Free Name Book Review Sample

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Book Review of ‘The Souls of Black Folk’ by W.E.B. Du Bois
W. E. B. Du Bois' The Souls of Black Folk, which was first published in the year 1903, is an influential work in African American literature and is rated as an American classic. The book contains nine previously published articles with a few more added to them. The essays presented in the book, deal with a mixture of subjects such as social studies, historical documentation, political science and above all the author’s personal recollection of how the color line cut through his life and many others such as his. There are fourteen chapters in the book, each dedicated to various topics such as life of the Blacks after emancipation, struggles of the Black peasantry, Black Church, and Negro music. The first chapter of the book introduces the now famous metaphor of the veil, whereby Du Bois says that the African Americans view their world and the opportunities in it, be it social, economical or political, through a veil.
“Then it dawned upon me with a certain suddenness that I was .
shut out from their world by a vast veil. I had thereafter no desire to
tear down that veil, to creep through; I held all beyond it in com-
mon contempt, and lived above it in a region of blue sky and great
wandering shadows.’’
In this book Du Bois puts forward that, the color-line is the singularly significant problem of the twentieth century. His thoughts that the African Americans have been forced to adopt a double-consciousness, whereby they view themselves through the eyes of the other, have become a yardstick for racial reforms in America. In addition to these central themes, the author presents a scrutiny of the progress of the Blacks after emancipation, the obstacles and constraints preventing their progress, and a blueprint to eradicate those obstacles and ensure that the African Americans get full and meaningful emancipation.
Du Bois analyzes in his book, the life of the Blacks immediately after the emancipation law was passed and evaluates the reconstruction era. Particularly he examines the role of the Freedmen's Bureau. He attributes the failure of the Bureau not only to the Southern whites’ opposition, but also to the mismanagement and national neglect. He says that the only bright side of the bureau’s achievements was the establishment of the many African American schools. Though he acknowledges that the rise of the educator, Booker. T. Washington, is one of the significant events of the African American history, he disagrees with his ideas that focus solely on the material progress of the Black race. He proposes that African Americans should instead be given education that produces leaders and educators.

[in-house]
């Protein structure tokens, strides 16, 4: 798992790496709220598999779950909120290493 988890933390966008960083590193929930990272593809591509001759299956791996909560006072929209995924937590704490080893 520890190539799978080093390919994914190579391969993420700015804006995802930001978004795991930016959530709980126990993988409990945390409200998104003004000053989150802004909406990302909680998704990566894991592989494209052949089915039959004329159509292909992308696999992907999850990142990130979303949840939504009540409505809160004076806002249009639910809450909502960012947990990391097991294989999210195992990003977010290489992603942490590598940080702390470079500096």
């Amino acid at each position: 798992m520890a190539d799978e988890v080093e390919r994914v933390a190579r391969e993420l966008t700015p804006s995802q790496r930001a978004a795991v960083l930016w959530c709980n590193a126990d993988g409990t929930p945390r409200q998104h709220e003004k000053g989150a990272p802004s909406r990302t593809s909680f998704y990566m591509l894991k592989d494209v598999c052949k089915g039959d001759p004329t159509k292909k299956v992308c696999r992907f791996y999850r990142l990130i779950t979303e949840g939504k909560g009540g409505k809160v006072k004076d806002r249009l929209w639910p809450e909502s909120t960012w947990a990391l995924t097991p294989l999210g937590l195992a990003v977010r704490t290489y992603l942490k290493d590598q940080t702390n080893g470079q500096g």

He also refutes the common stereotypes associated with African Americans of his period, that they are violent and lazy, and explain much of these characteristics were born because of, the centuries old segregation and oppression suffered by the Blacks. He further throws light on how the tenant farming system is just about slightly different from slavery, by taking the example of the Black peasantry in the Dougherty County, Georgia. He then traces how African religion has evolved through slavery and studies the impact of slavery on morality. The final chapter is an essay on African songs and Du Bois explains how these songs originated out of the sorrow, soreness and oppression that characterize the life of the African Americans.
The two profound messages that Du Bois shares through this collection of essays are, education is the best way for African Americans to earn their rightful place in the society, and that the segregation policies are detrimental, as under it the best of the Whites and Best of the Blacks are living apart from each other, thus stopping a fruitful union of cultures. Du Bois’ discourses on racism is considered by some post modernists as outdated , but as Rabaka opines, Du Bois theories were based on what he perceived as the most essential solution for his particular period, than charting out a way forward for a future social change. The main highlight of the book is that it conveys things which are relevant in even today’s racial discussions. Even today, people are surprised to see educated, clean, and articulate African American as reflected by Joe Biden’s comment on Barack Obama few years back.
While many of the social and political conditions that Du Bois resents in his book have been ameliorated over the past century, a few of his observations are uncomfortably contemporary, like the following excerpt from his book:
“the white folk say it is [the county prison:] is ever full of black criminals,--the black folks say that only colored boys are ever sent to jail, and they not because they are guilty, but because the State needs criminals to eke out its income by their forced labor”.
Works Cited
Bois, W. E. B. Du. The Souls of Black Folk. Maryland: Arc Manor LLC, 1903. Print.
RABAKA, REILAND. "THE SOULS OF BLACK RADICAL FOLK W. E. B. Du Bois, Critical Social Theory, and the State of Africana Studies." JOURNAL OF BLACK STUDIES, Vol. 36 No. 5, (2006): 732-763. Print.
Rabaka, Reiland. W.E.B. Du Bois and the Problems of the Twenty-First Century: An Essay on Africana Critical Theory. Plymouth: Lexington Books, 2007. Print.
Wolfenstein, E. Victor. A Gift of the Spirit: Reading The Souls of Black Folk. New York: Cornell University Press, 2007. Print.
Xuan Thai and Ted Barrett, CNN. Biden's description of Obama draws scrutiny. 9 February 2007. Web. 7 January 2014.

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